Safety Lessons from Marine Incident Investigation (AMSA Report) No.18 - April 2023
A 2C rescue vessel was preparing to depart a river entrance bar with 11 people onboard. The observed sea state was a wave height (breaking) of 1.4 to 1.8 metres. The entrance bar had a moderate to high level of congestion of jet skis and surfboard riders positioned within the aids to navigation departure leads.
The vessel came within very close proximity to surfers on 3 occasions whilst negotiating the breaking sea conditions. The vessel then broached upon a wave resulting in the vessel heeling to port and becoming unable to be controlled due to the force of the wave.
On 28 May 2022, a 2C rescue vessel prepared to depart a river entrance bar for a special ceremonial voyage. A risk assessment of the entrance bar crossing had been completed earlier in the day, as the increased risk of vessel crossings of the shallow sand banks experienced within the mouth of the bar were well known locally as an increased risk to safe navigation.
The master decided to proceed with 11 people onboard and sounded 3 long blasts on the vessel’s horn on departure. The vessel came into proximity with paddling surfers approximately 40 metres from the entrance breakwall, then the vessel came into proximity with a surfer riding a wave 80-100 metres from the breakwall. The vessel then broached upon a wave, which transversely affected the stability and ability to steer.
At this point the navigation of the vessel’s trajectory was uncontrollable and the vessel was positioned head on to another (third) group of surfers who were also within the outer banks of the wave zone, approximately 150 metres from the entrance breakwall. The vessels port aft quarter contacted a surfer’s surfboard. No surfers, passengers or crew were injured.
The investigation identified the following contributory factors:
- The river entrance (bar crossing) is a dynamic navigation channel of relatively shallow depth and is subject to breaking waves (swell height) and swell roll periods that impact a vessel’s beam as it transits from the inshore safe anchorage to the offshore open waters.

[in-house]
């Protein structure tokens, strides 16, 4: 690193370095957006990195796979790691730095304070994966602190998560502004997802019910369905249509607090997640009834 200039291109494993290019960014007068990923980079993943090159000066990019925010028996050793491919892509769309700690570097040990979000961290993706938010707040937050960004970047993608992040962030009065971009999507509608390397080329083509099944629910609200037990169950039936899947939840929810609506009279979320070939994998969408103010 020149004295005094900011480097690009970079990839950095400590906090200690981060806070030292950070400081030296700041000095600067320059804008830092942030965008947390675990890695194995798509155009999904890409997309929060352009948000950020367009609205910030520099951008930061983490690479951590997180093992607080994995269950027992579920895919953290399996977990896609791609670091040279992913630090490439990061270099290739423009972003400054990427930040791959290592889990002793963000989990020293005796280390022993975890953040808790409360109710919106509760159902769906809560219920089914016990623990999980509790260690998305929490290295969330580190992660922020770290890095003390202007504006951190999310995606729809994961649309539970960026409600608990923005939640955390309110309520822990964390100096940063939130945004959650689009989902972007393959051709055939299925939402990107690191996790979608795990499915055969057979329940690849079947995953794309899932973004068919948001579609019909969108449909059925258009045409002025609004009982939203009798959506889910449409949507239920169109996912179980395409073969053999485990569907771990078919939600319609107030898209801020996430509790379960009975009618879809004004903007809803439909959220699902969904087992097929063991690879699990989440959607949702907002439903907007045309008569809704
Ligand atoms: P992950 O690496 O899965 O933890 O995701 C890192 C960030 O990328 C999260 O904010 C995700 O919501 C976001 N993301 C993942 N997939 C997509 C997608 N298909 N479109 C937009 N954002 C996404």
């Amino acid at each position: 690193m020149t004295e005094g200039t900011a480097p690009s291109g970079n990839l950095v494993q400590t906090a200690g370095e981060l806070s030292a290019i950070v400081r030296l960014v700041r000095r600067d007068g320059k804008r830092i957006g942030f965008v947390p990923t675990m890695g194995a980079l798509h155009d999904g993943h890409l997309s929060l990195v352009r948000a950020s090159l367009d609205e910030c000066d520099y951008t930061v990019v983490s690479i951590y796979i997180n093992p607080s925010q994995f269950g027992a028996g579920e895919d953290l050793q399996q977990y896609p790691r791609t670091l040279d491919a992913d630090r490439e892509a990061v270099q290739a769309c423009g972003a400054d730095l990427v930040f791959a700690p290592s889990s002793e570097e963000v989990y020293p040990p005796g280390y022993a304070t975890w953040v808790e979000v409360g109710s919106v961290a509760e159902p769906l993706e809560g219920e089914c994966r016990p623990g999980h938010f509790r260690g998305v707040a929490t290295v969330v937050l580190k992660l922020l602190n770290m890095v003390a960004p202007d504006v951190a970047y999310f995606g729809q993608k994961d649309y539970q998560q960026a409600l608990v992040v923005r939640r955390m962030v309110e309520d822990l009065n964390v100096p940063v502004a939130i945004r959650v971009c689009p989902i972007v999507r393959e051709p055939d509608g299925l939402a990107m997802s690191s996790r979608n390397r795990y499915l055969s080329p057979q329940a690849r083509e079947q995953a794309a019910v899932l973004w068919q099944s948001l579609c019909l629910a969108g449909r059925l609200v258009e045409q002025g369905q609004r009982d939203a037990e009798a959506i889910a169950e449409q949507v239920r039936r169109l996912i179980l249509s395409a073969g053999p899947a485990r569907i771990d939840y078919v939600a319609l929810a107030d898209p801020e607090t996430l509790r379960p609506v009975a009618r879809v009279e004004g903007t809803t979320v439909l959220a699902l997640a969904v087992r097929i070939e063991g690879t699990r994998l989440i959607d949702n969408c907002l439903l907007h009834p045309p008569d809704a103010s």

- Recent weather events over the previous 3 months had impacted the departure channel, resulting in an increase of sand/siltation within the bar crossing entrance. The effect was a notable increase in both swell height and the expanded area of the breaking wave impact zone.
- Vessel operations in this location regularly share the area with the public and active surfboard/watercraft riders.
- The organisation did not have a documented risk assessment or standard operating procedure to identify risks and control measures for vessels conducting bar crossings.
- The master failed to keep or maintain a proper lookout. The master stated that the height level of the eastern rock wall and setting sun obscured their vision from the vessel’s flybridge.
- The risk assessment in preparation of the bar crossing was compromised and the master failed to operate the vessel safely.
This hazard situation and outcome were readily identifiable and foreseeable safety risks. The risk assessment performed prior to attempting the river entrance bar transit was ineffective, and the organisation did not have a documented risk assessment process for these types of operations.
Given the master’s restricted view, the master could not maintain a proper lookout. The master has a responsibility to ensure first and foremost the safety of people on and/or near the vessel.